Urologists should stay current on new surgical techniques and equipment, as well as the latest research on urinary tract and related disorders, throughout their careers.


After completing their residency, urologists may choose to pursue board certification. A urologist’s certification indicates that he or she has completed a specified amount of training and possesses the necessary knowledge to practice urology safely and effectively. Urologists may become certified by the following organizations:

  • American Urological Association

This organization certifies physicians in general urology and its subspecialties. Urologists must complete their residency and pass a qualifying examination to become certified. Following that, they spend 16 months gaining clinical experience before sitting for a final exam. Urologists must maintain a certain number of hours of continuing education every two years to maintain their certification.

Urologists can join the American Urological Association (AUA) to demonstrate their commitment to continuing their education and knowledge. The AUA offers courses for board certification preparation, access to research journals, and opportunities for continuing education.

  • American College of Surgeons (ACS)

Urologists can become fellows of the American College of Surgeons (ACS) to receive continuing education, leadership training, and other career resources. They must have at least one year of practice experience in addition to board certification to join.

Urologists must also hold a state medical license to practice legally, which they can obtain by meeting education requirements and passing an exam.


Essential Skills

Urologists, as medical professionals, must possess a variety of abilities, including the following:

  • Empathy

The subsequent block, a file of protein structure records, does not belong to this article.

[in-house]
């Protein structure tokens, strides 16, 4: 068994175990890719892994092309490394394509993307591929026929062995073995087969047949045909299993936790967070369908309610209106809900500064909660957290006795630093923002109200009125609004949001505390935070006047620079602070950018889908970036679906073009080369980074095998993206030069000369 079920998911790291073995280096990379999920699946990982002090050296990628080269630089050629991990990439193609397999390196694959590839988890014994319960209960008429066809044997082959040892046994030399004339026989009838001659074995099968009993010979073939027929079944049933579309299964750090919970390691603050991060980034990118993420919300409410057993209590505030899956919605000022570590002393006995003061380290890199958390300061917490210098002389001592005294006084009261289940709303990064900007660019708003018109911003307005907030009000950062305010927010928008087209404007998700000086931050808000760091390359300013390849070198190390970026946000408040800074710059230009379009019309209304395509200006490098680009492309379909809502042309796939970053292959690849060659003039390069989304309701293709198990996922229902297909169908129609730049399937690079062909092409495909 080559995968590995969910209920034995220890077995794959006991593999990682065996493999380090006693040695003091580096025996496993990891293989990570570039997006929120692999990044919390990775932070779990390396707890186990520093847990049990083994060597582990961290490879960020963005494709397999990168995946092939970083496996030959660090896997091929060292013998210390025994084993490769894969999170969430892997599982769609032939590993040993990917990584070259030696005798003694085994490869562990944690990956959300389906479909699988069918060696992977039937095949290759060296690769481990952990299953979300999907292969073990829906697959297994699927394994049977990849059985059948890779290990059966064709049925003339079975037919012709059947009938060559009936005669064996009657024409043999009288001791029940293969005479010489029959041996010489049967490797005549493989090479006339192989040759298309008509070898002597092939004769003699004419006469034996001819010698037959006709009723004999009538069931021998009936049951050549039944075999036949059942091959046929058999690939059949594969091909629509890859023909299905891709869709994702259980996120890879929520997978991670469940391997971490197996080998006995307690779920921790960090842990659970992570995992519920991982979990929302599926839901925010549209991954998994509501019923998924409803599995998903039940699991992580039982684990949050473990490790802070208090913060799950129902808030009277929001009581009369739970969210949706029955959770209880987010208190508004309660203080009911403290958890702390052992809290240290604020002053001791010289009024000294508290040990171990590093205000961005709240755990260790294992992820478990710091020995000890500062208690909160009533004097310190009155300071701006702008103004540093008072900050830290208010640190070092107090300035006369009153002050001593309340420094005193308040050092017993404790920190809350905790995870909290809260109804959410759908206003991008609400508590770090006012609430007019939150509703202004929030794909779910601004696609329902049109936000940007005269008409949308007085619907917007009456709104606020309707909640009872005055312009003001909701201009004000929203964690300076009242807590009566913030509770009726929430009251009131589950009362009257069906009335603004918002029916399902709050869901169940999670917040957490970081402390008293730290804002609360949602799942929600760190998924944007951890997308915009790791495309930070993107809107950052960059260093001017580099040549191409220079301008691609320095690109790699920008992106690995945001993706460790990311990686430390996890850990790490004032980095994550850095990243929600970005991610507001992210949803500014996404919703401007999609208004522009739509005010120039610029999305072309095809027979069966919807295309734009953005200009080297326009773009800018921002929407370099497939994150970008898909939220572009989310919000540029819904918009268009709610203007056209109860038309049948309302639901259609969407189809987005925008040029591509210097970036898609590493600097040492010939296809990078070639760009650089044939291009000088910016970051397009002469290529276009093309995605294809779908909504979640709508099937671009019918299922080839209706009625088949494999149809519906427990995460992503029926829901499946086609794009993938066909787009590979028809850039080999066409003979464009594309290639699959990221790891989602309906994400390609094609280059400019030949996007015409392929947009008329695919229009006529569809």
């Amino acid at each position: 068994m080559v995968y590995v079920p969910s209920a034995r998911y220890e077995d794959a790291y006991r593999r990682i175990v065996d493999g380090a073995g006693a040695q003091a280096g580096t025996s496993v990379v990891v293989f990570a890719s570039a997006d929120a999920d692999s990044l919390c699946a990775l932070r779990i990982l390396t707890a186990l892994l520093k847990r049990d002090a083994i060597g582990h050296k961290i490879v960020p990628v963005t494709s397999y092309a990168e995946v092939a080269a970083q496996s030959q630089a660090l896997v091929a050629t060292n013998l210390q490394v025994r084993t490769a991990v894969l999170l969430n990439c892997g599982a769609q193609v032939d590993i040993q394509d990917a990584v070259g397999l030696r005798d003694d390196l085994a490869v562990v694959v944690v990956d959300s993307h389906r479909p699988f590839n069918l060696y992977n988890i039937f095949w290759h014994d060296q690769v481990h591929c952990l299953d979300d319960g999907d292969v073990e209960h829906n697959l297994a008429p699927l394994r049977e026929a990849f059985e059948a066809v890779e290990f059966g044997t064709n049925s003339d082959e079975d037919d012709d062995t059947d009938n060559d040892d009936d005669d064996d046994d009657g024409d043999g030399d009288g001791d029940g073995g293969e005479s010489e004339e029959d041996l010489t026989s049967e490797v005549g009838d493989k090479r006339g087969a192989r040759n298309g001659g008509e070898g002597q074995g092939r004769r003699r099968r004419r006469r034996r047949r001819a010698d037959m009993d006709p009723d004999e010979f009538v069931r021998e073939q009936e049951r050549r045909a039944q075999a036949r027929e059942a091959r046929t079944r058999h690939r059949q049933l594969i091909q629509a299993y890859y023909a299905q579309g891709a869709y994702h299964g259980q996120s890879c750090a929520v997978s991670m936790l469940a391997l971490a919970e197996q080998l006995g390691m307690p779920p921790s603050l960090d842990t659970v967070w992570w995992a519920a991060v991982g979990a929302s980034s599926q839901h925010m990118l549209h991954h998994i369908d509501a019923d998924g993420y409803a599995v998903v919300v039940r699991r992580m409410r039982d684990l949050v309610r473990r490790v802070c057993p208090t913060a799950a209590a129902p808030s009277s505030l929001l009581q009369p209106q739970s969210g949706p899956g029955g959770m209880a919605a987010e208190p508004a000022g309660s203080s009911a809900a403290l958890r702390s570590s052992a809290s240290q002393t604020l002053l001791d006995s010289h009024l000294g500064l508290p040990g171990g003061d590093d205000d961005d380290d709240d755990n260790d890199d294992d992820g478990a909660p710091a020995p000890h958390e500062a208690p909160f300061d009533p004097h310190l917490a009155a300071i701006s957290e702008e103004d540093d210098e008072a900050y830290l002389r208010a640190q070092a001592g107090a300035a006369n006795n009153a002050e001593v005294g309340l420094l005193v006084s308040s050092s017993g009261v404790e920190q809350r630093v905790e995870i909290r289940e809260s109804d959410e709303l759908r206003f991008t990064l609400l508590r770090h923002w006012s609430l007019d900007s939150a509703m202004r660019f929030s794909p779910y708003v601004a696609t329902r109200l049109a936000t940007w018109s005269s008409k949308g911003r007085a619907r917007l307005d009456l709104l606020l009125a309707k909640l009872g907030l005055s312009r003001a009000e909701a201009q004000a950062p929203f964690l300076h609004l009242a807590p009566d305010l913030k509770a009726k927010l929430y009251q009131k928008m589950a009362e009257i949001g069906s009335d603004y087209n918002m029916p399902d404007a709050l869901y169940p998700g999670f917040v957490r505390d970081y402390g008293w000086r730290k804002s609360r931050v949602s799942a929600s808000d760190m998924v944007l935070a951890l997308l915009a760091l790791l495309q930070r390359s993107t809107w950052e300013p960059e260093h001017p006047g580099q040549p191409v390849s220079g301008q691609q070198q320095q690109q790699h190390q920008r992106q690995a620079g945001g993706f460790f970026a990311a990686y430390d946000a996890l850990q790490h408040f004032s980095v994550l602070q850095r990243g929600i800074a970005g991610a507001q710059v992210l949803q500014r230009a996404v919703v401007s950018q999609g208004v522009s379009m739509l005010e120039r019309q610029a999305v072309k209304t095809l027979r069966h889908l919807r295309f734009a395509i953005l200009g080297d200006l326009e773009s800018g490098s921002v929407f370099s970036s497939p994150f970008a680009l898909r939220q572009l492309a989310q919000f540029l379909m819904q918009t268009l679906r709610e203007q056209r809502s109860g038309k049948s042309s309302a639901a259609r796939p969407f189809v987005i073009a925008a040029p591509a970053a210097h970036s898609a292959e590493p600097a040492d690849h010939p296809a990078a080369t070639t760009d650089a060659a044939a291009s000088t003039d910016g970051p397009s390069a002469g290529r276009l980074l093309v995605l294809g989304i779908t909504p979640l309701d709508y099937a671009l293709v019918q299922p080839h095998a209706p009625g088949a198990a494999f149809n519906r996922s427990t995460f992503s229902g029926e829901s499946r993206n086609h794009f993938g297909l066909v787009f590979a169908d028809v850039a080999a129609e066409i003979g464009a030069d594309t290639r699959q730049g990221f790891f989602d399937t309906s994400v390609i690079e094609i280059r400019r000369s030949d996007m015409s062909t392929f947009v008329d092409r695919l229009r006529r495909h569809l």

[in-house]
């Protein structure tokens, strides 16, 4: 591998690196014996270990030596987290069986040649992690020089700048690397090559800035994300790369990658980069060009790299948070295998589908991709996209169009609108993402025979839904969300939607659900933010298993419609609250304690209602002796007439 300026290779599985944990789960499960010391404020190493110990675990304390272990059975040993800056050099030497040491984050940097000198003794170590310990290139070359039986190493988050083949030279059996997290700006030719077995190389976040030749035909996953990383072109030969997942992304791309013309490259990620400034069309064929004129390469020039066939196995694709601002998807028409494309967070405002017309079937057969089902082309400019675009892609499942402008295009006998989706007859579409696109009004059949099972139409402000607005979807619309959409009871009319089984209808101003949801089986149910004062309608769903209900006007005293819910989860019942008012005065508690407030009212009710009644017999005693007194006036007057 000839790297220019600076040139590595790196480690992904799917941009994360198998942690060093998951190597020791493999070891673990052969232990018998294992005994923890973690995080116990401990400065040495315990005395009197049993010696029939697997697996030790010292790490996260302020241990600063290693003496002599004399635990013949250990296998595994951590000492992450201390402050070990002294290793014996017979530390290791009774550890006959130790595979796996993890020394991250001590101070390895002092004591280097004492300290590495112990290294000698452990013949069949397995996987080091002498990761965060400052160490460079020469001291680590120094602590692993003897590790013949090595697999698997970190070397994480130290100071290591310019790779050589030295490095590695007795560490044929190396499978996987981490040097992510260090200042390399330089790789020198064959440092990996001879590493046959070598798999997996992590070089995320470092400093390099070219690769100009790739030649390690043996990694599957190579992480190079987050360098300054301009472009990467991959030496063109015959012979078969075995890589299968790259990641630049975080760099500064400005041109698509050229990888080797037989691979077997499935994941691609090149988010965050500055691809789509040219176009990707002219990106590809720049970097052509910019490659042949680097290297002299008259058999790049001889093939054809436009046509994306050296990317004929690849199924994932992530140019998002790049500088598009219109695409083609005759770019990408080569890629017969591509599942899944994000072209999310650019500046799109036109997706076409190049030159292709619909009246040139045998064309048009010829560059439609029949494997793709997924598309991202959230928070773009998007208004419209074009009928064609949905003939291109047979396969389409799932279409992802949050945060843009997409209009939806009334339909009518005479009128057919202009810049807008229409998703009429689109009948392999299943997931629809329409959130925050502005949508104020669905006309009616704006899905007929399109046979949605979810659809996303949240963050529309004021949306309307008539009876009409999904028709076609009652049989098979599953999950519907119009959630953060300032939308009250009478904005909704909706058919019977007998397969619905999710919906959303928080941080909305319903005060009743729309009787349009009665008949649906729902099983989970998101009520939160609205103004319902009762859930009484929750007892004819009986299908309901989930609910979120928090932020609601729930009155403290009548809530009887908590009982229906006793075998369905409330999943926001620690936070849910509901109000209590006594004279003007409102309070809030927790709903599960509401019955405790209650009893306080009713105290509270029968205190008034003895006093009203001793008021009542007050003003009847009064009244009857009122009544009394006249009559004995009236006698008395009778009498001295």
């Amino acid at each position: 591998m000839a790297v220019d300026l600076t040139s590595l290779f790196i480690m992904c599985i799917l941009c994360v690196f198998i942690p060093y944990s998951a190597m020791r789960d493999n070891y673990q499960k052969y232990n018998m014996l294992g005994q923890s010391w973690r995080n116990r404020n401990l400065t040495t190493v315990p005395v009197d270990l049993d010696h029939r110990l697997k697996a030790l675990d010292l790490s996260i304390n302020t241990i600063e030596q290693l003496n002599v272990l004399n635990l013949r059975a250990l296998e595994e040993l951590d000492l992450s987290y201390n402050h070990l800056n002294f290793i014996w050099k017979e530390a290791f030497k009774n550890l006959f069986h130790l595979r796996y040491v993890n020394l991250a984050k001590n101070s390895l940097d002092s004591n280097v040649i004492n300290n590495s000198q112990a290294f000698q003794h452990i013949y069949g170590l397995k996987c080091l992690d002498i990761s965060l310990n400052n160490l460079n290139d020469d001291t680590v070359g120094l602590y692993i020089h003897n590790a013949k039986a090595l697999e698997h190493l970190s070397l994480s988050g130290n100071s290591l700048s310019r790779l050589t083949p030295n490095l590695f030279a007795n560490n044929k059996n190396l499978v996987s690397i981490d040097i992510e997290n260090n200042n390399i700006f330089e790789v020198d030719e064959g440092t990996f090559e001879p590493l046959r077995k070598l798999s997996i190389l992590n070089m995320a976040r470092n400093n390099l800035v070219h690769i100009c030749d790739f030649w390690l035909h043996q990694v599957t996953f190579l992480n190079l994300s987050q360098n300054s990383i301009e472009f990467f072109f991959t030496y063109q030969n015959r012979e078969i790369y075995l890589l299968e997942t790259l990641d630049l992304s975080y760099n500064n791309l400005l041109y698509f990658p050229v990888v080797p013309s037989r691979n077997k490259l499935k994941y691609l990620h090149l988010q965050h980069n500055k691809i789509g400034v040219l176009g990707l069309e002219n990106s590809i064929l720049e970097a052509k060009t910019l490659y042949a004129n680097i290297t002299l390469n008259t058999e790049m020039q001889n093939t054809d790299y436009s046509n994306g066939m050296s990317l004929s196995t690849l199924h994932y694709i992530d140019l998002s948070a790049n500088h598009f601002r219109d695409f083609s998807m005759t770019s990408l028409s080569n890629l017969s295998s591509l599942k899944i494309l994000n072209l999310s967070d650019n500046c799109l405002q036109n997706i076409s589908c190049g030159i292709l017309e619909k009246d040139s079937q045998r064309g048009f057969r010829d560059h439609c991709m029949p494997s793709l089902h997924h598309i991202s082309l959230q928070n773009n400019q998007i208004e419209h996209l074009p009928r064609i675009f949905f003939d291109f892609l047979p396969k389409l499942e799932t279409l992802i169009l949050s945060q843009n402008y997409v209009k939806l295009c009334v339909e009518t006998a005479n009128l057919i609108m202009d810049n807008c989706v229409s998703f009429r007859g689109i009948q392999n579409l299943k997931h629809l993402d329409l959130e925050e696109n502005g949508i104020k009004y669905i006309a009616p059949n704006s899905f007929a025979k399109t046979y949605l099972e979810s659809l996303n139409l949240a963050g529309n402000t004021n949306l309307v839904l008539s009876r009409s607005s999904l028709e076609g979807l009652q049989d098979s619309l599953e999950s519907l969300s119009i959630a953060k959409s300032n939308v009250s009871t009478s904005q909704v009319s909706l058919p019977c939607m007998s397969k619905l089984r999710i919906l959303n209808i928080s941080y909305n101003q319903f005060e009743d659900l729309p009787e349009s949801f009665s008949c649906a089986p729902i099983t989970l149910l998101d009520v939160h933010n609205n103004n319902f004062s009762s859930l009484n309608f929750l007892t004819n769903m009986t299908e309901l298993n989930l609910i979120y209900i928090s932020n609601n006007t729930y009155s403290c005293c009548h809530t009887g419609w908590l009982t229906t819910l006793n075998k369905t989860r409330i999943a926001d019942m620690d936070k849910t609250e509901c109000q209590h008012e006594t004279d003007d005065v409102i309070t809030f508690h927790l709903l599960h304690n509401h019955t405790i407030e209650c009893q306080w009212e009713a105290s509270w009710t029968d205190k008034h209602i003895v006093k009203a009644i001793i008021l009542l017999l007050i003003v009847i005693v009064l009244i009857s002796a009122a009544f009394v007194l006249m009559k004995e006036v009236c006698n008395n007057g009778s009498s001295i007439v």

Compassionate urologists should be concerned with the well-being of others and demonstrate empathy for patients who may be in pain or discomfort.

  • Problem-solving skills

These professionals must be able to take into account a patient’s medical history and clinical signs, order necessary tests, and interpret the results to arrive at an accurate diagnosis and treatment plan.

  • Professionalism

They must conduct themselves professionally and ethically, all the more so because they treat conditions in patients’ sensitive and private areas.

  • Communication

Urologists should possess the verbal ability to communicate complex medical concepts in plain language to patients, families, and other professionals.

They should be able to make treatment recommendations that are in the best interests of the patient. They may also be required to make quick decisions during surgery.

  • Stamina

Urologists should have the stamina and physical ability to stand for extended periods. They may be required to work extended hours.


How to Become a Urologist

Urologists must pass a rigorous and difficult examination to become licensed medical professionals. They frequently spend over a decade acquiring the education and training necessary to practice. To become a urologist, follow these steps:

  1. Completion of a bachelor’s degree

A bachelor’s degree in pre-medicine or a science field such as chemistry or biology is required. These courses will lay the groundwork for your medical education.

  1. Sit for the MCAT

The MCAT exam is typically taken in the spring of a student’s junior year of college. To apply to and be accepted into medical school, you must pass this nearly eight-hour standardized test.

  1. Earn a doctorate in medicine

Earn a four-year medical degree to acquire the fundamental medical knowledge and skills necessary to practice as a urologist.

  1. Complete a residency

Following graduation from medical school, you must complete a five-year residency in urology in a hospital setting. Here, you’ll work with patients and develop urology-specific surgical skills.

  1. Participate in a fellowship

While not required, you may elect to complete a fellowship in a subspecialty of urology of your choice. These take an additional one to three years. You can search for urology fellowships on the AUA or NIH websites.

  1. Obtain board certification

Certification by the ABU can increase job opportunities and earnings potential for urologists. Many employers prefer to hire board-certified urologists, which requires completion of a residency and a specified number of training hours, in addition to passing an exam.

  1. Apply for a state license.

Contact your state medical board to determine the requirements for medical licensure in your state of practice. This license is required to practice legally.

  1. Submit job applications

After completing your residency, fellowship, or board certification, you can apply for urologist jobs. Positions in hospitals, private practices, and specialty clinics are available.


Where to Work as a Urologist

Urologists work in hospitals, academic medical centers, urology centers, and private practices.


Urologist Salary Scale

In the United States, the average urologist earns $219,265 per year.